Rotary Club of Knoxville

Rotary Club of Knoxville is celebrating its 100th anniversary with a series of events and community gifts. Established in 1915, it is the first service club in the city and the third oldest Rotary Club in the state.

In an August 31 ceremony, the East Tennessee Historical Society designated the Knoxville Rotary Club as an ETHS Pillar of Support in recognition of its century of contributions to the betterment of the region and the world.  Rotary legacy gifts to ETHS included an endowment contribution and a beautiful bronze bust of Colonel David Chapman, the Knoxville Club’s first president and a leading force for the establishment of the Great Smoky Mountains National Park. The bust is by Hungarian artist Lajos Biro and may be seen in in the lobby of the East Tennessee History Center. The club also dedicated a Rotary Peace Garden and dove sculpture by local artist Richard Jolley at the Knoxville Museum of Art.

Rotary’s century of contributions to the region and world include providing college scholarships, furnishing books for schools, such as Beaumont Elementary, starting mentor-Interact clubs at Catholic and Webb schools, and funding arts-related activities for low-income or inner-city youngsters. Among the club’s international service projects are providing holiday gifts for orphans and building a skating rink in Hungary, and enhancing nursing education programs and rebuilding a dam in Zimbabwe.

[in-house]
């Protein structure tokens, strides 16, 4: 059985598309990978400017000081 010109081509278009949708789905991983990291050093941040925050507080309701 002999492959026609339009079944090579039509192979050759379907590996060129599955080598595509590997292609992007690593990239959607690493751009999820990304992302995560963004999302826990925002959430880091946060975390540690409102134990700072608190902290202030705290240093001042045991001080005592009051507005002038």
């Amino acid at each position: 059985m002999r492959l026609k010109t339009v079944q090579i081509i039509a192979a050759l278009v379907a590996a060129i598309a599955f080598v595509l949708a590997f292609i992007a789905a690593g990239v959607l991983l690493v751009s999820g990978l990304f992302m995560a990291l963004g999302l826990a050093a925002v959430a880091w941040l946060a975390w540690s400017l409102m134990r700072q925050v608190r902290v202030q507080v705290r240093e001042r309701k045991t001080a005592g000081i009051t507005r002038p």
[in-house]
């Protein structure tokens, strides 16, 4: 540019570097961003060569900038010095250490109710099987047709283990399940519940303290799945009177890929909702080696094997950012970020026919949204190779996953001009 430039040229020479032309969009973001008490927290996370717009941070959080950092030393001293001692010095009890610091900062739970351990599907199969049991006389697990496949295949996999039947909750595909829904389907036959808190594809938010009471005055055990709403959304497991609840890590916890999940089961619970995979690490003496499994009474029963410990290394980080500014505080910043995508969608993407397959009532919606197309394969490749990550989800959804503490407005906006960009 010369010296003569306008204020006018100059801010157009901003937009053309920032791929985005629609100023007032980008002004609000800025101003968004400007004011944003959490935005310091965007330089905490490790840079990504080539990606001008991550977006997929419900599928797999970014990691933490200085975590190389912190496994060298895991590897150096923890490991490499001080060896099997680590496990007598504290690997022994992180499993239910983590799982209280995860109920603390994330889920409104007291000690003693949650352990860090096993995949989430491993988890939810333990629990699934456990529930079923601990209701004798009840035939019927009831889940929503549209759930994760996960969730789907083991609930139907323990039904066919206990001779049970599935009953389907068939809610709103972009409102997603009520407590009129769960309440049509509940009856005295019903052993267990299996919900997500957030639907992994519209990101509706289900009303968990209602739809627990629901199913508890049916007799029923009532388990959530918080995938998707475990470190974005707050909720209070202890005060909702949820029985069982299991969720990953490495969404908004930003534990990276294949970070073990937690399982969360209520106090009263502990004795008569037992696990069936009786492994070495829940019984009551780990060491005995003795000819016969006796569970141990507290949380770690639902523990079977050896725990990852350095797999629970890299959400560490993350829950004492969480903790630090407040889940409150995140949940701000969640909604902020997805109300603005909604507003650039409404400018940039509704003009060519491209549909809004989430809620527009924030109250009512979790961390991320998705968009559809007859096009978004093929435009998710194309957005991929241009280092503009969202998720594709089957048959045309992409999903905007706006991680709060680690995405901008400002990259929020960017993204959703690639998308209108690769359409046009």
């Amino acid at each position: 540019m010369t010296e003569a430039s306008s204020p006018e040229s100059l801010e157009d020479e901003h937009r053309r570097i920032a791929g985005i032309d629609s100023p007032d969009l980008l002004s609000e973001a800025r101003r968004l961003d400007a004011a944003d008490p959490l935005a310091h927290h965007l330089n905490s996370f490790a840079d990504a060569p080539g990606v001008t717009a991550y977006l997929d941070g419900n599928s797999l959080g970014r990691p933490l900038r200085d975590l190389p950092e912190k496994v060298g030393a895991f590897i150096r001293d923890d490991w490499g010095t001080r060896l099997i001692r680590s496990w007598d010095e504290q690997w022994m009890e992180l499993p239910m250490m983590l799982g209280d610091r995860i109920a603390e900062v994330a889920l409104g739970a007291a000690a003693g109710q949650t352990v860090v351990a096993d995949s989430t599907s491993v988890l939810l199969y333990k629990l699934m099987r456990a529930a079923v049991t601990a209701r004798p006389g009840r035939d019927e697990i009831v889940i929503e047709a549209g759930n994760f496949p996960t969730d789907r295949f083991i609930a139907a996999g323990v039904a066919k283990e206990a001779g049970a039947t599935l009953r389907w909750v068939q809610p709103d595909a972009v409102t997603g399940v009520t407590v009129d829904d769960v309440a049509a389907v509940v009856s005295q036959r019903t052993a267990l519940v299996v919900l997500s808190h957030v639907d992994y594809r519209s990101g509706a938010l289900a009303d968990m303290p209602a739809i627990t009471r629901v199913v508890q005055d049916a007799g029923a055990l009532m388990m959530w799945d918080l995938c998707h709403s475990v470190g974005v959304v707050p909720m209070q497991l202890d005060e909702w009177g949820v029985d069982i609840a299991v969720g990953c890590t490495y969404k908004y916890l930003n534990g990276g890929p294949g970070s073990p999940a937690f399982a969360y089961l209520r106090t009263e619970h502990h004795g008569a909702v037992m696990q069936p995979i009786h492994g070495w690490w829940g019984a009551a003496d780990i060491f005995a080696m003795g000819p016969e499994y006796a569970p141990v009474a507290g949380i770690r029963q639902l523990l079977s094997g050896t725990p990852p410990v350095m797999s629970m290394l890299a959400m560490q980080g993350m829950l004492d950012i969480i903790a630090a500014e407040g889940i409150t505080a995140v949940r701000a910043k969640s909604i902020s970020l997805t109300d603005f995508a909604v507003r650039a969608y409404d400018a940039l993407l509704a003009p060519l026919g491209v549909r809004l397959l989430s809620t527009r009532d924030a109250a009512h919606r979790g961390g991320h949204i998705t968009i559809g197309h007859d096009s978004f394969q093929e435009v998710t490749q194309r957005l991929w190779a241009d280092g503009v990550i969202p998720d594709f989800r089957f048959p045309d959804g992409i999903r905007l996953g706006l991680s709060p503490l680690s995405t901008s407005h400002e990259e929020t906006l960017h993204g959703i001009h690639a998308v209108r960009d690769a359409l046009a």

Steve Cotham, manager of the McClung Historical Collection edited and updated the publication First 100 Years of Rotary in Knoxville.

The ETHS Pillars of Support is a legacy program of the East Tennessee Historical Society that recognizes individuals and businesses for their support of the Society and for contributions to the betterment of the region. Each Pillars of Support member is featured on a special kiosk at the East Tennessee History Center with a video that includes interviews, family history, regional connections, and philosophies of giving.